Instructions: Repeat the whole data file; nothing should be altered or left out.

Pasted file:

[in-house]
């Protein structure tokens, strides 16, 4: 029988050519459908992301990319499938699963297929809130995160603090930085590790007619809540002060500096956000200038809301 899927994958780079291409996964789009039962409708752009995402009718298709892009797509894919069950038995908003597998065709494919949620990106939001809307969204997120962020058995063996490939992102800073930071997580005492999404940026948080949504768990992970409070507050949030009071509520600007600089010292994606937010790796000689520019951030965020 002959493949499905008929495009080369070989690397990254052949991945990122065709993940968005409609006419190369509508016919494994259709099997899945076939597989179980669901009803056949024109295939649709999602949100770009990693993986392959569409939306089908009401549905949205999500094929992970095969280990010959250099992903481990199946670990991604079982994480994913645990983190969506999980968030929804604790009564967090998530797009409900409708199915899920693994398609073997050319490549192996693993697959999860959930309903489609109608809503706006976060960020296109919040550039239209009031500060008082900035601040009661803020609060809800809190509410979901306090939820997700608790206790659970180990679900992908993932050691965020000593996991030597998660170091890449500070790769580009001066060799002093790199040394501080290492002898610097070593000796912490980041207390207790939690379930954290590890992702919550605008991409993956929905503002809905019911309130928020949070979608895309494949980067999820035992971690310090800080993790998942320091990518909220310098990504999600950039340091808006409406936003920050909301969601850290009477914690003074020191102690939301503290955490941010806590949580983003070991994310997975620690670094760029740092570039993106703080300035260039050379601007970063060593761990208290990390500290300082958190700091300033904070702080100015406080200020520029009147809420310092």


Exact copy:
[in-house]
């Protein structure tokens, strides 16, 4: 029988050519459908992301990319499938699963297929809130995160603090930085590790007619809540002060500096956000200038809301 899927994958780079291409996964789009039962409708752009995402009718298709892009797509894919069950038995908003597998065709494919949620990106939001809307969204997120962020058995063996490939992102800073930071997580005492999404940026948080949504768990992970409070507050949030009071509520600007600089010292994606937010790796000689520019951030965020 002959493949499905008929495009080369070989690397990254052949991945990122065709993940968005409609006419190369509508016919494994259709099997899945076939597989179980669901009803056949024109295939649709999602949100770009990693993986392959569409939306089908009401549905949205999500094929992970095969280990010959250099992903481990199946670990991604079982994480994913645990983190969506999980968030929804604790009564967090998530797009409900409708199915899920693994398609073997050319490549192996693993697959999860959930309903489609109608809503706006976060960020296109919040550039239209009031500060008082900035601040009661803020609060809800809190509410979901306090939820997700608790206790659970180990679900992908993932050691965020000593996991030597998660170091890449500070790769580009001066060799002093790199040394501080290492002898610097070593000796912490980041207390207790939690379930954290590890992702919550605008991409993956929905503002809905019911309130928020949070979608895309494949980067999820035992971690310090800080993790998942320091990518909220310098990504999600950039340091808006409406936003920050909301969601850290009477914690003074020191102690939301503290955490941010806590949580983003070991994310997975620690670094760029740092570039993106703080300035260039050379601007970063060593761990208290990390500290300082958190700091300033904070702080100015406080200020520029009147809420310092």